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Nutritional Modulation of Pancreatic Endocrine Function in Microgravity

Principal Investigator:
Brian Tobin, Ph.D.

Mercer University School of Medicine

The weightless environment disrupts the body’s normal use and production of insulin, which could relate to muscle atrophy. Dr. Brian Tobin is exploring whether dietary supplements of protein (amino acids) will enhance and normalize insulin secretion and decrease muscle atrophy. This research will lead to ways to keep insulin uptake at normal levels in astronauts in space and in diabetic patients on Earth.

NASA Taskbook Entry

Technical Summary

Our specific aims in this study are to: 1). assess the effect of a microgravity-model cell culture on basal amino acid requirements and endocrine secretory function in human islets of Langerhans, and; 2). determine human islet endocrine function while testing amino acid countermeasures in the microgravity model.

Ground-based and inflight investigations illustrate changes in insulin, glucose and amino acid metabolism in space flight. These observations may relate to altered pancreatic endocrine function which is insufficient to meet the needs of microgravity-induced insulin resistance and altered amino-acid metabolism. The changes observed include decreased glucose tolerance, increased circulating insulin and increased reliance upon glucose in muscles. The metabolic meliu resembles an insulin-resistant syndrome, accompanied by a compensatory increase in pancreatic insulin secretion. However, the increase in insulin secretion is insufficient to ameliorate muscle atrophy. The increased insulin secretion is well correlated to muscle atrophy in space flight. The influence of these changes upon the loss of muscle mass and general endocrine metabolic state are not well established, however. Countermeasures that could modulate insulin and glucagon secretion in a compensatory manner to overcome insulin resistance and promote amino acid uptake by peripheral musculature might decrease muscle atrophy and reduce injury following re-adaptation to unit gravity.

We hypothesize that human pancreatic islets of Langerhans have an increased requirement for amino acids in microgravity. We further hypothesize that supplementation with specific additional amino acids will augment, enhance and normalize insulin secretion when space flight paradigm stressors known to decrease insulin secretion are applied.

It is anticipated that these studies will further refine our understanding of human pancreatic amino acid requirements and endocrine regulation: a phenomenon that may be limiting to extended-duration space flight missions. These studies will test countermeasures to augment pancreatic endocrine function while considering both insulin and glucagon production in a way that will involve supplementation of diet with additional amino acids. These measures are ultimately aimed at improving space flight-induced muscle atrophy and ameliorating current re-adaptation constraints.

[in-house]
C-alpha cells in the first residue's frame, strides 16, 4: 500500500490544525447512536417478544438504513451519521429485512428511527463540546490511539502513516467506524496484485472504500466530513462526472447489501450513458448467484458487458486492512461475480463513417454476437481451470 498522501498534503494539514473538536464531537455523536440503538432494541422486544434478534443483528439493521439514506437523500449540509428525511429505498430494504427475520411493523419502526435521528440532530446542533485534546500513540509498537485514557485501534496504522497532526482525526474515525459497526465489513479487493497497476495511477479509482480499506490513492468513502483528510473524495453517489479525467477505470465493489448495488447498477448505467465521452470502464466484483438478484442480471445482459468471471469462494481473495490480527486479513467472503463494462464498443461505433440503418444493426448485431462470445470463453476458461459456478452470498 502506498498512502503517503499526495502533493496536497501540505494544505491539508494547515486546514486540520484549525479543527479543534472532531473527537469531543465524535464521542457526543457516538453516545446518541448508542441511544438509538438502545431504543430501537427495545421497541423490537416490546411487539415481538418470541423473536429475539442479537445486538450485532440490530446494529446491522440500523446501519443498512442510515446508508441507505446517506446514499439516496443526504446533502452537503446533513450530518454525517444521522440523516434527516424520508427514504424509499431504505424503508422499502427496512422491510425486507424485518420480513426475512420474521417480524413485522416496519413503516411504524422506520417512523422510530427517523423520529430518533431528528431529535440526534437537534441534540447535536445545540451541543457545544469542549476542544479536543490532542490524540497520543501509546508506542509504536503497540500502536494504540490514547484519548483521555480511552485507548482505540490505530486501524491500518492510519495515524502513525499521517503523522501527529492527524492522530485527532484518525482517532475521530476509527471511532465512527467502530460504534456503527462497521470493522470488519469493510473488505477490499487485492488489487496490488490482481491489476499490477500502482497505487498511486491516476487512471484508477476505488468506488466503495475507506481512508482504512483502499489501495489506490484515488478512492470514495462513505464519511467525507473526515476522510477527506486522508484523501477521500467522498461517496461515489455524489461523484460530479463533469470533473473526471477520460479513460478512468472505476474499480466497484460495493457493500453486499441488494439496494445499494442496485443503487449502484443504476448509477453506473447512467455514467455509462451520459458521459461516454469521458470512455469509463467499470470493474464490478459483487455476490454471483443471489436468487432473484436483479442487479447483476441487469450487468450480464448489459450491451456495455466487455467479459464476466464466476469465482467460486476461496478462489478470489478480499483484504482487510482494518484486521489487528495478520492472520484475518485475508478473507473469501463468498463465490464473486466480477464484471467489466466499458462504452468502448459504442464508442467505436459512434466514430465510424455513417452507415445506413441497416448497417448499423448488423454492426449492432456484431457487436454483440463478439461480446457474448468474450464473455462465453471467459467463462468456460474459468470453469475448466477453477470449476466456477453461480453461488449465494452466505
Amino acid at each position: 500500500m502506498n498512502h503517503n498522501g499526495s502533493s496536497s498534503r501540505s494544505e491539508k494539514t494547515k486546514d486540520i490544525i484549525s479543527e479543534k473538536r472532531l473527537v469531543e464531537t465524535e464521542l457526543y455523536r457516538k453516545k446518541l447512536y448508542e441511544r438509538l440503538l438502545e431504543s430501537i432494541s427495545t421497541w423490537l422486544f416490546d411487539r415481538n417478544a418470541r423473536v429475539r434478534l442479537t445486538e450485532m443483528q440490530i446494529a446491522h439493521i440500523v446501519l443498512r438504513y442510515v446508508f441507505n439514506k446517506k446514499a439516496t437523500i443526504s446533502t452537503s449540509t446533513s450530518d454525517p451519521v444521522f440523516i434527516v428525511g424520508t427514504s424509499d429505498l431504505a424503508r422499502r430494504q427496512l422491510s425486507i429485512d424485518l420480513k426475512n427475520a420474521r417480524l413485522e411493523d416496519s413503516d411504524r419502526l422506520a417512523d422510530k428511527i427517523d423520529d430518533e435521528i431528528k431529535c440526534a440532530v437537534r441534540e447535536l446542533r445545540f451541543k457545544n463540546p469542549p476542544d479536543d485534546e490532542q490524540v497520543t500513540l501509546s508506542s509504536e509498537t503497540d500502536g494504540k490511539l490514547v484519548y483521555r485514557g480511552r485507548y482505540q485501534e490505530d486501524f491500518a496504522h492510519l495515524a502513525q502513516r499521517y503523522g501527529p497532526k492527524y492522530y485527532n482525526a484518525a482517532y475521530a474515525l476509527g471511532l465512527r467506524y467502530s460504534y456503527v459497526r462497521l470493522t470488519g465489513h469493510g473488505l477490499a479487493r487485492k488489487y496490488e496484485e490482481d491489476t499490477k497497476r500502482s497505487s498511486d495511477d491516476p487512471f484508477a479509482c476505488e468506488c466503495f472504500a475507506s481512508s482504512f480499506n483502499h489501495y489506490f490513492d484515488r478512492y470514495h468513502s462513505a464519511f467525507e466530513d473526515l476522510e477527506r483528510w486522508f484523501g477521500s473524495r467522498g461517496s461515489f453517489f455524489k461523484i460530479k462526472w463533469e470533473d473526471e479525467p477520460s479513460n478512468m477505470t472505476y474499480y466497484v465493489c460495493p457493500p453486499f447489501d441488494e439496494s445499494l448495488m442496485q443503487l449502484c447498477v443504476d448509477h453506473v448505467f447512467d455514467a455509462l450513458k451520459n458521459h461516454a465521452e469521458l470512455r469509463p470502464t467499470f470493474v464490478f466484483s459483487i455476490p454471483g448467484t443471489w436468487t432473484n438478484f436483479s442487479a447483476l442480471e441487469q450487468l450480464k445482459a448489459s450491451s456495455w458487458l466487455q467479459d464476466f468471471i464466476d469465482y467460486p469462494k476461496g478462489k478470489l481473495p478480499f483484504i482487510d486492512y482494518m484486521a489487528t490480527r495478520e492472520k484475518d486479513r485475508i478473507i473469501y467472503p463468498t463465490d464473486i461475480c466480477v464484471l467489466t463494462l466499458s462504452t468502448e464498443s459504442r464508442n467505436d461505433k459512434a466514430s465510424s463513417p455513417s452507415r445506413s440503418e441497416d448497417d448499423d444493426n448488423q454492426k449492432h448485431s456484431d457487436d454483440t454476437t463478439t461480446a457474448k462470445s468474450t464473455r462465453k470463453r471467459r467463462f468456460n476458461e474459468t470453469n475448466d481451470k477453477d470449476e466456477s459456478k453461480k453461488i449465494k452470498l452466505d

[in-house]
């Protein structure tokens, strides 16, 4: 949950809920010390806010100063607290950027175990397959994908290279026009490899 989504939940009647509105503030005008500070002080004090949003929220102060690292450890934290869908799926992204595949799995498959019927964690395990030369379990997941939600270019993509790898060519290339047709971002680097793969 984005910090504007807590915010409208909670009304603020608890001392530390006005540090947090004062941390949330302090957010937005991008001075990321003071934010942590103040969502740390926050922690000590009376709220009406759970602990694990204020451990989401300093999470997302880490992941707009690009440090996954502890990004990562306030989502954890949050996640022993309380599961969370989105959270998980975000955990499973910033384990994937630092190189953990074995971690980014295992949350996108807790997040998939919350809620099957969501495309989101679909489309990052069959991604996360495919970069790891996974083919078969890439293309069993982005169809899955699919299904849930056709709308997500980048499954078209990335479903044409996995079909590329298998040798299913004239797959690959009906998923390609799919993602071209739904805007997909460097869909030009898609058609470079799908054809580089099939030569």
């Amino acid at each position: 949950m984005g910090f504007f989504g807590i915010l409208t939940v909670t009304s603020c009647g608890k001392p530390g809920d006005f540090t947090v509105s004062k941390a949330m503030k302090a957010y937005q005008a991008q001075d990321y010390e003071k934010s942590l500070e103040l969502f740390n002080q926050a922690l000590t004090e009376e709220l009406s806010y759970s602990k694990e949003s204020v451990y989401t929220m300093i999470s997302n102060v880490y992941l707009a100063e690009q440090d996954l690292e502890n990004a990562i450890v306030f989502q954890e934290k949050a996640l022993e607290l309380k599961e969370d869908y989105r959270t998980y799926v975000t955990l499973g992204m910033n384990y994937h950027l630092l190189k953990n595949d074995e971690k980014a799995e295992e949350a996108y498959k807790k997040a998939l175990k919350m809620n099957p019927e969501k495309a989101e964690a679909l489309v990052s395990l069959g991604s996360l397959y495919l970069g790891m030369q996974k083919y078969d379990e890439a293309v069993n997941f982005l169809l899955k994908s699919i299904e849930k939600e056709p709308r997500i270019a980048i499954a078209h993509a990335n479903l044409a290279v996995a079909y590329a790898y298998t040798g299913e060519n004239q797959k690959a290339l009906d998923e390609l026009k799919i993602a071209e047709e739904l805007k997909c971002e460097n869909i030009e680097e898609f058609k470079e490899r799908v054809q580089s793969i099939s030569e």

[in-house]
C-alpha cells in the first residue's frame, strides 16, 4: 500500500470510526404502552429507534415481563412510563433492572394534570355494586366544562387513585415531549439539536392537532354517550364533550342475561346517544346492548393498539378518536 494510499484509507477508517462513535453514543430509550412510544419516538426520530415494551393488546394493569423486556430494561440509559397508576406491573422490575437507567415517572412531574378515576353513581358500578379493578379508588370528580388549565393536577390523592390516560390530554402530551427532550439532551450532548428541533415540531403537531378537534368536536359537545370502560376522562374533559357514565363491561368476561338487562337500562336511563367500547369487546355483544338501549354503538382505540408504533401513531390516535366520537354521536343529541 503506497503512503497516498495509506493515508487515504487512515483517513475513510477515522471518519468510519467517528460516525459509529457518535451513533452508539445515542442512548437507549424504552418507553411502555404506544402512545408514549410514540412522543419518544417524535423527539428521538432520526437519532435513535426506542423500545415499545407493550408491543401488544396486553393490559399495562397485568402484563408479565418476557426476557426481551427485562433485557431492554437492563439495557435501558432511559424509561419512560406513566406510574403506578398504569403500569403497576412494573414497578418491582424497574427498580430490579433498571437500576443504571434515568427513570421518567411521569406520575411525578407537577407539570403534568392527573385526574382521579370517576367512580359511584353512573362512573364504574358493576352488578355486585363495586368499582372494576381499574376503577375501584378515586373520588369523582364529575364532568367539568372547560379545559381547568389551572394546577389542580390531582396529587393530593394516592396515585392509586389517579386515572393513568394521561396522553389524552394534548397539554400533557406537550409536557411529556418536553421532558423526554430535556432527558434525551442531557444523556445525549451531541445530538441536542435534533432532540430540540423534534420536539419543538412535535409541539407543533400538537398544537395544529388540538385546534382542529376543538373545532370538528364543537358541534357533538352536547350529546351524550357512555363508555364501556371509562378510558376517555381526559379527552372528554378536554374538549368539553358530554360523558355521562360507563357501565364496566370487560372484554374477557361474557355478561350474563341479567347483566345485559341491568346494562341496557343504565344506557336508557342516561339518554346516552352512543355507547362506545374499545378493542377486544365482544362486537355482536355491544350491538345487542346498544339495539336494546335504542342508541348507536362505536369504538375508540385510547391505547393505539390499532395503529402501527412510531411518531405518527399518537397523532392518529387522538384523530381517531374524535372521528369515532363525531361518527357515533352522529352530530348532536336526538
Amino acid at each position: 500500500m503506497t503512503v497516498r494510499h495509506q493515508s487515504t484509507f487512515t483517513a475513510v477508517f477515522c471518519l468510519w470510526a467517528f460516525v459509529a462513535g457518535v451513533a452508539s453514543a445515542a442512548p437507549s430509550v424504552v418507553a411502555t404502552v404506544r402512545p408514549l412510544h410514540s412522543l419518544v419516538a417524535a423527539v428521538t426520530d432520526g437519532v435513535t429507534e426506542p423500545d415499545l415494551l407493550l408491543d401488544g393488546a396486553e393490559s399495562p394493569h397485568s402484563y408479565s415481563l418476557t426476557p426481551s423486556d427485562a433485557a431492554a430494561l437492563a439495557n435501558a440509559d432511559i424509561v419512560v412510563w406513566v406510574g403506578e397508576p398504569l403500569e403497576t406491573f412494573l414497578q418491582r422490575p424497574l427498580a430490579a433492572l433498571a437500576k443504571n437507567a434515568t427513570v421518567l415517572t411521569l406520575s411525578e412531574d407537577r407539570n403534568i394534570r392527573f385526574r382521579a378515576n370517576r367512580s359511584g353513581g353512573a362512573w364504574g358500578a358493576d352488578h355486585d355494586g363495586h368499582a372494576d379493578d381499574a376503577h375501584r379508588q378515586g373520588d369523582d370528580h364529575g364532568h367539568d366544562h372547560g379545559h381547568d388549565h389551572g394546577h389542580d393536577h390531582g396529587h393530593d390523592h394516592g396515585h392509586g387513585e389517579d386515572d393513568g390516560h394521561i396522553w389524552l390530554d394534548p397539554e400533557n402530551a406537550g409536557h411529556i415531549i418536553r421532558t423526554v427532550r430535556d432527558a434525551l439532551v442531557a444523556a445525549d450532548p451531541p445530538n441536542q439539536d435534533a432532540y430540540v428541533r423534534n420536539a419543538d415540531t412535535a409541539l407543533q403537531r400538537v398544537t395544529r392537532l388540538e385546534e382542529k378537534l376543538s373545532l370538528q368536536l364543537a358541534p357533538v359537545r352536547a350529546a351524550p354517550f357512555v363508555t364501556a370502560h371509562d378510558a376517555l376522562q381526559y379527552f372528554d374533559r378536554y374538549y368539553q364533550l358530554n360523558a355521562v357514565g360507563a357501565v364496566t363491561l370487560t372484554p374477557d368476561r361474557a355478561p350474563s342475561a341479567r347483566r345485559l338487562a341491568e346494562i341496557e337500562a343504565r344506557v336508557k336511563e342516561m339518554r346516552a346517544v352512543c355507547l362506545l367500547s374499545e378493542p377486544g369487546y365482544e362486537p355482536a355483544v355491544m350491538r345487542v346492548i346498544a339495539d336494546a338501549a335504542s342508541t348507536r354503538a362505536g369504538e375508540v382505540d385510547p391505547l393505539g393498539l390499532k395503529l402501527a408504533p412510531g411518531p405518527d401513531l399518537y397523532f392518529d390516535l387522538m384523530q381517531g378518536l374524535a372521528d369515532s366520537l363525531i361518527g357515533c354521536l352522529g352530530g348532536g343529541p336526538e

Key Findings
We have accomplished a part of specific aim 1: To assess the effect of a microgravity model cell culture on basal amino acid requirements and endocrine secretory function in human islets of Langerhans.

Our results of experiments conducted this year in which human pancreatic islets of Langerhans were cultured in the High-Aspect Ratio Vessels (HARV) bioreactor and contrasted to controls reveals the following key findings:

  1. There is a tendency towards less glucose utilization in HARV-cultured islets of Langerhans;
  2. There is a tendency towards enhanced insulin secretion in islets maintained in the HARV;
  3. We observed differential alterations in the pattern of amino acid utilization in the HARV, and;
  4. Islet TNF production favors greater activity in the HARV cultures.

Impact of Findings
Observation A: The tendency towards decreased glucose utilization in HARV-cultured human islets of Langerhans supports the hypothesis that microgravity is associated with a sub-clinical diabetogenic state. The observation of lesser glucose utilization in human islets is consistent with observations of rat islets cultured in the HARV system when contrasted to controls.

Observation B: The increased insulin secretion in the pancreatic islets cultured in the HARV suggests that islets are responding to some stimuli similar to that observed in insulin-resistant states. It is well established that even in the face of severe insulin resistance, and decreased uptake of amino acids by muscle in diabetic individuals, the output of insulin by the pancreas is dramatically increased. This scenario is consistent with the observations in human pancreatic islets of Langerhans in the HARV microgravity model system.

Observation C. The differential pattern of amino acid utilization is consistent with the hypothesis that microgravity causes alterations in the pattern of metabolic substrate utilization. This is consistent with published data and supports the hypothesis that the peripheral tissues are not the only sites of altered amino-acid metabolism. The pancreatic islets of Langerhans also appear to be altered in their patterns of metabolite use when cultured in a microgravity model system.

Observation D: The greater TNF production in pancreatic islets of Langerhans supports the hypotheses that insulin secretion is suppressed from reaching an adequate level sufficient to overcome peripheral insulin resistance in muscle tissue. That TNF can suppress insulin action is well established. That TNF is secreted by pancreatic islets of Langerhans was previously reported by our laboratory. Given that TNF in HARV cultures is increased, this scenario suggests that even in the face of a need for increased insulin section to overcome insulin resistance in muscle, that TNF may be suppressing a maximal beneficial response in the islets of Langerhans

This project's funding ended in 2004